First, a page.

Getting up at five am was by now a necessity, to be underway before dawn and several hours into the journey before the sun gathered its full strength. The day before, Langres to Torcenay had been a walk out there and a return to Langres by train, once again the best solution to an absence of accommodation options.
The next day, a train at six back to Torcenay and a long walk into Champlitte made it a mid afternoon arrival. These days of walking in full sun, in the high thirties (at least), were manageable but made for certain kinds of desperation.
Dead and Alive
In many a dead and alive village, the cemetery (and the inevitable tap for graveside flowers) was my only goal. Regardless of any messages to the contrary, I would drink down copious quantities of cold, clear water, bathe my head and shoulders, fill bottles and finally hat, which would be dumped full on my head to make walking pleasurable for twenty minutes before the sun baked my head dry once more. Resurrection indeed!
The Lights going out in the World
So, it was that Champlitte involved a not untypical arrival. The woman at the Tourist Information showed me a British couple had been through in the last month and that the fabulous Loic was now eight days ahead of me. She tried to persuade me to stay but she had nothing to drink. I disappeared into the auberge across the road and sat alone in the dark interior ordering one drink after another: giant bottles of water, Orangina, café, beer – needing to bring my temperature down with the cold and ‘being desperately hungry for something to drink’ – if only there was a word for that!
Champlitte was charming but for some reason fleets of lorries monstered through the town; at breakfast the next morning, each time one went past, it was like the lights going out in the world!
The walk into Dampierre wasn’t long and so I was cross with myself for contriving yet another mid afternoon arrival. I was beginning to suffer in the heat now. It was impossible to drink enough. As I topped a rise, Dampierre finally came into view with a blue mirage shimmering at its heart: a vast, eight storey, blue glass tower, dwarfing the town and the entire landscape.
Fascinated as I was, I was taken aback to find it was the first place I came to that I could get a drink from and that it was a hotel. I sat there for an hour, speaking to no one, drinking water, Orangina, cocktails and eating ice cream, waiting for my temperature to come down. It was then I discovered this was the hotel I’d booked.
I had a room at the back on the seventh floor with balcony. Other than cathedrals and grain silos, I hadn’t seen a building of this scale in a month. Everything to do with the running of the hotel had shrunk to the inside of the brasserie on the ground floor, hotel reception and eighth floor restaurant abandoned. I assumed the intermediate floors were empty. Once again, I appeared to be the only guest. White elephant / blue mirage hotel.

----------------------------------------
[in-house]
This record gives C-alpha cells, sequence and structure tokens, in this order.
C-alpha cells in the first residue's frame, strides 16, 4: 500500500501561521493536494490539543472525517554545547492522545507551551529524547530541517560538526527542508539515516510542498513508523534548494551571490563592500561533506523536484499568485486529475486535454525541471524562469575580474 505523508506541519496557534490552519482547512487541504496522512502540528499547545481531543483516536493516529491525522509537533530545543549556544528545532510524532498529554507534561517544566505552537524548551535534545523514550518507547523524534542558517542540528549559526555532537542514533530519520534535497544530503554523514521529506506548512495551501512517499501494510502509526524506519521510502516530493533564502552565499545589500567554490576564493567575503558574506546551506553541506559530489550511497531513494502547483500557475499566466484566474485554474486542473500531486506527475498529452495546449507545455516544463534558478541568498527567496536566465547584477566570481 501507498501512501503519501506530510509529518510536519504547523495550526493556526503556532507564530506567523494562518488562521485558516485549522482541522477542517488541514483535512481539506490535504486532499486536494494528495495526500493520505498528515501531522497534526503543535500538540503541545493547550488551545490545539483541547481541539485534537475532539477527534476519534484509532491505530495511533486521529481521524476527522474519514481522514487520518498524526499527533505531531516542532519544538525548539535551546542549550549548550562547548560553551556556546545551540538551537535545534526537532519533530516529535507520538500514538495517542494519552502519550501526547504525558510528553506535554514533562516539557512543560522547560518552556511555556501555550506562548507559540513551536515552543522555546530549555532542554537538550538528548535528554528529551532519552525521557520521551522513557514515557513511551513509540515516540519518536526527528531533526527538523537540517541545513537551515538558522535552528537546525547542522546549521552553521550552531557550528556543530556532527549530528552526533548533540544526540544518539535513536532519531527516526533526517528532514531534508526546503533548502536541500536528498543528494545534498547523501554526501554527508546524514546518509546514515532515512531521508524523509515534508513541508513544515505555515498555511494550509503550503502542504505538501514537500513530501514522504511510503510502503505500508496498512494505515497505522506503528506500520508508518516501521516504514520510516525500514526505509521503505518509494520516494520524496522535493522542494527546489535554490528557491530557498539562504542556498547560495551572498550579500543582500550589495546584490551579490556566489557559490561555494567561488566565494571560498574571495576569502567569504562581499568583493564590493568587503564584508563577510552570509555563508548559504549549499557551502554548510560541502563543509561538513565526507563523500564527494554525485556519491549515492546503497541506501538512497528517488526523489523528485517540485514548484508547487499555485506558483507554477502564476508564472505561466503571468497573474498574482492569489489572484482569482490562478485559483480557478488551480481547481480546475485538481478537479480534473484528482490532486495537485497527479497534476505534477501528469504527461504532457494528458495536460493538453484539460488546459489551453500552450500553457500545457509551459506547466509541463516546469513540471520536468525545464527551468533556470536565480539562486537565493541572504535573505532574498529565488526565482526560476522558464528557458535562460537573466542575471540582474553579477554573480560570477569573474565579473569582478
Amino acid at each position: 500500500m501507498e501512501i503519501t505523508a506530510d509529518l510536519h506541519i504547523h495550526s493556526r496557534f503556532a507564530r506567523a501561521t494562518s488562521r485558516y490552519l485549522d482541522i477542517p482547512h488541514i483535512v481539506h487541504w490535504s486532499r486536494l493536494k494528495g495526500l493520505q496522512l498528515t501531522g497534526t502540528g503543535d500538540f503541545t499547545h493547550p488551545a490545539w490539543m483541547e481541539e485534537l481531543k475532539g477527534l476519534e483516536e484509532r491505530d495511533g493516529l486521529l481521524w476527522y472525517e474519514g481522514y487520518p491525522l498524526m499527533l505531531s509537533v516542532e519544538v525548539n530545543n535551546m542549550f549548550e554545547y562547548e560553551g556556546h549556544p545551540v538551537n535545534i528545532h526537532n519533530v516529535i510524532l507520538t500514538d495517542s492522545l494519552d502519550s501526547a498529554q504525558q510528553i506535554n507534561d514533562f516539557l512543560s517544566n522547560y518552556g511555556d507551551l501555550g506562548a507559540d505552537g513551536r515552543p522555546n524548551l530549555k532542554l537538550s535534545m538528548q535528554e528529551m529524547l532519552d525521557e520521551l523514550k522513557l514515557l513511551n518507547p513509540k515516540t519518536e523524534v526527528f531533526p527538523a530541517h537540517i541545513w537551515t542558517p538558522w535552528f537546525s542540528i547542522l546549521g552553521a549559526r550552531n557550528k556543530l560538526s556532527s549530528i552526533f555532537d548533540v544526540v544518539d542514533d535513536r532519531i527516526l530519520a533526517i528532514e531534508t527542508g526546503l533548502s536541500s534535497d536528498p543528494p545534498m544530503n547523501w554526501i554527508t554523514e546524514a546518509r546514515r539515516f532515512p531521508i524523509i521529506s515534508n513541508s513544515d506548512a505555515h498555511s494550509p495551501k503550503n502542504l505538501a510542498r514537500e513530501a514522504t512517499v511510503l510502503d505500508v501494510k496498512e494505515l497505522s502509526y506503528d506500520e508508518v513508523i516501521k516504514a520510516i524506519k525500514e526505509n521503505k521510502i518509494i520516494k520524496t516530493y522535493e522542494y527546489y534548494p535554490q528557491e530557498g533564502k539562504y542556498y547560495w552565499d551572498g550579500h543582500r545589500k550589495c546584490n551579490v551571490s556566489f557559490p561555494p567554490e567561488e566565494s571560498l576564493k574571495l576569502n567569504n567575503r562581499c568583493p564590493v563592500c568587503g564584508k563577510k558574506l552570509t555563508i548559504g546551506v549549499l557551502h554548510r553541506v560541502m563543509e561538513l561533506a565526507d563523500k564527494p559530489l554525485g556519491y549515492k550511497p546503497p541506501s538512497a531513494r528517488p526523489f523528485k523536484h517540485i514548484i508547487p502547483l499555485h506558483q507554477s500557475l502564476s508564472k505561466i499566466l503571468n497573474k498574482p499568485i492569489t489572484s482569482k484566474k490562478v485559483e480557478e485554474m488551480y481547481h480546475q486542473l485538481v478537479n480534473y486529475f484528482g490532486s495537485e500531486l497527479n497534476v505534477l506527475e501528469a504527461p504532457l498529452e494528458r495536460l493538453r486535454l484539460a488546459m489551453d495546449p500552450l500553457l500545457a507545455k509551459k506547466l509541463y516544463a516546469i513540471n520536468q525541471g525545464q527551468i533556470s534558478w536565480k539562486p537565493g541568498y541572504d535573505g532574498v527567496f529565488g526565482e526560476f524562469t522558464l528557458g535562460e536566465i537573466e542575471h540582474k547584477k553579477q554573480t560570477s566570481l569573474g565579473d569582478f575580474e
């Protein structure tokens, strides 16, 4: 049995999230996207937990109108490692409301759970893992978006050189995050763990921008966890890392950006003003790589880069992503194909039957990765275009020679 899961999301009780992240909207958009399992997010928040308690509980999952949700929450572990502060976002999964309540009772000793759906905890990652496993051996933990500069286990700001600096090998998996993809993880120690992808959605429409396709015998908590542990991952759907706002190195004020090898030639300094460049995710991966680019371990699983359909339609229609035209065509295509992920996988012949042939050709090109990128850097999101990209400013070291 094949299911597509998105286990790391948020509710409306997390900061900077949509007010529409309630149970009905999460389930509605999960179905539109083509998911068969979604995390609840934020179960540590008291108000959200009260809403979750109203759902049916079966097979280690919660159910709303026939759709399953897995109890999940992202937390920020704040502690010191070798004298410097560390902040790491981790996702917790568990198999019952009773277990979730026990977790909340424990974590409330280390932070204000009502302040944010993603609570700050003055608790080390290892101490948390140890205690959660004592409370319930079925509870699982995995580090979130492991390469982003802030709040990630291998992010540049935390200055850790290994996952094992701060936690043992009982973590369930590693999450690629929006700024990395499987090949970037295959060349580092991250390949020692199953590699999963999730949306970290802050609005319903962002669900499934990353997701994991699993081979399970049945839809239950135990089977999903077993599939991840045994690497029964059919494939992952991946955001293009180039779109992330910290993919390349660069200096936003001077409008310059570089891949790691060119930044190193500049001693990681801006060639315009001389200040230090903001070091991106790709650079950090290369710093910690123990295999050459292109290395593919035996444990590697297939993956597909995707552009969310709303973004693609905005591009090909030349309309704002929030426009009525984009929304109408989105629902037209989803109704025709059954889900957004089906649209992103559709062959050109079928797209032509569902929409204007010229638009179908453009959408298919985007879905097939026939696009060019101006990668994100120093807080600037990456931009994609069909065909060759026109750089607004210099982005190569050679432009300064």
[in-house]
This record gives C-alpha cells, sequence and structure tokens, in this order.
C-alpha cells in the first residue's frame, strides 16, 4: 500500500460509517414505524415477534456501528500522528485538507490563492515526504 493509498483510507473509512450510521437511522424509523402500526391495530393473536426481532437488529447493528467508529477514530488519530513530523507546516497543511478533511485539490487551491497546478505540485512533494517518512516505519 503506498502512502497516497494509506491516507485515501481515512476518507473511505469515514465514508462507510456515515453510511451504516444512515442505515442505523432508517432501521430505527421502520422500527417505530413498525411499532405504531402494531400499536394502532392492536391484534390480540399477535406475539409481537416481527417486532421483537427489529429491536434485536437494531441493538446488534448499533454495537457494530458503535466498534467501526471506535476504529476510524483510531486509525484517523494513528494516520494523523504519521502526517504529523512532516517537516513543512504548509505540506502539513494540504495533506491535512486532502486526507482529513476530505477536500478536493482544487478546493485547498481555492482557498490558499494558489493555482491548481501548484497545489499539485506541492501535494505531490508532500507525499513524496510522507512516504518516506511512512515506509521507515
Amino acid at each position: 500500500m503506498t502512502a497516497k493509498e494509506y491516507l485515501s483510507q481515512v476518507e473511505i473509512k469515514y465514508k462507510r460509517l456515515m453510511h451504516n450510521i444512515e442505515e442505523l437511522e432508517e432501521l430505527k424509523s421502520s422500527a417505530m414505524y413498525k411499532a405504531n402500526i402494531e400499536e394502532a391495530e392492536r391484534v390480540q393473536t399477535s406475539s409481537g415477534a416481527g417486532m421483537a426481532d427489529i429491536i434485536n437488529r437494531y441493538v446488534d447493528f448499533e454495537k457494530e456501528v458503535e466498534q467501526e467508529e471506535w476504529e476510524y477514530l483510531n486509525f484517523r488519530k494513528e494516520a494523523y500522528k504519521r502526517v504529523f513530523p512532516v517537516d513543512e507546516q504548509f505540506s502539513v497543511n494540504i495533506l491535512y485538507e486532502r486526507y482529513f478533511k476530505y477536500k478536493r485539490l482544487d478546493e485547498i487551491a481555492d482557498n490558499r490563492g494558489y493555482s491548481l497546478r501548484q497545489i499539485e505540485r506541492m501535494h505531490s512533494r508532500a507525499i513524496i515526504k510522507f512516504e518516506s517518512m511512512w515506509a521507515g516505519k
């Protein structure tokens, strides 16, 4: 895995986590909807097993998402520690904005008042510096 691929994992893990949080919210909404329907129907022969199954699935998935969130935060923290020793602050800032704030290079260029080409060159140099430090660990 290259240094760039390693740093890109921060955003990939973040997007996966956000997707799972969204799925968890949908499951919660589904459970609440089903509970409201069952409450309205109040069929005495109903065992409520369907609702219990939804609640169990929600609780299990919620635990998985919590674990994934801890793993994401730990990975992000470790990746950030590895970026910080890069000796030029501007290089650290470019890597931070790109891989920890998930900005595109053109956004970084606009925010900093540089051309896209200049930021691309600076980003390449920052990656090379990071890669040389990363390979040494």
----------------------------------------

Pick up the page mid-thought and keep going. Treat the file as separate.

As has so often been the case in restaurants and hotels I’ve visited this month, the family live and work together in the work space. The cavernous brasserie functioned. The patron had pool in the back where he and his mates whooped and hollered. His wife and his co-worker’s wife and small children from both families played day and night in the same area and husbands and wives took turns doing the work. It would be possible to imagine them never leaving. Fascinated, I hung out with them for the evening.
The Chinese Coach Party
In a moment, a stray Chinese coach party arrived. The patron, large, resplendent in his bare torso and apron, deposited them in rooms, of which there were plenty. He returned to the bar and resumed demonstrating to his mates how to down citronellas in one; he also had two beers to celebrate the result.
Gradually, the party of Chinese tourists gathered back in the brasserie. Now, in the spirit of pulling back to the core essentials, the brasserie only boasted one dish (in addition to ice creams and cocktails) and that was glorified cheese on toast (though not a Croque Monsieur). This was not to the Chinese tourists expectations and it was amusing to watch those tedious group dynamics we have all experienced, as different individuals attempted to lead the party this way or that, and others started to follow, and then thought better of it. Eventually, doing nothing much proved the inevitable outcome and cheese on toast was ordered by individuals used to eating in some of the finest restaurants in Europe.
Learn some Humility
None of which phased the patron who took me under his wing and poured forth extraordinary spirits from even more extraordinary bottles, on the house. They even got up at the crack of dawn to ensure I started the day with coffee, again on the house.
And, before I ever think of getting too smart about people in these posts I’m writing, I was also forced to revise my conclusions. The other floors were car parks, offices and apartments. The hotel part of the enterprise had been taken over by the patron’s parents. Shortly thereafter, his mother had died and now his father was ill. He had come back to help out. In twenty years time, he will grow fully into his character of ‘le patron’, an extraordinary, larger-than-life creation. I hope, when the time comes! I’m lucky enough to meet up with him again.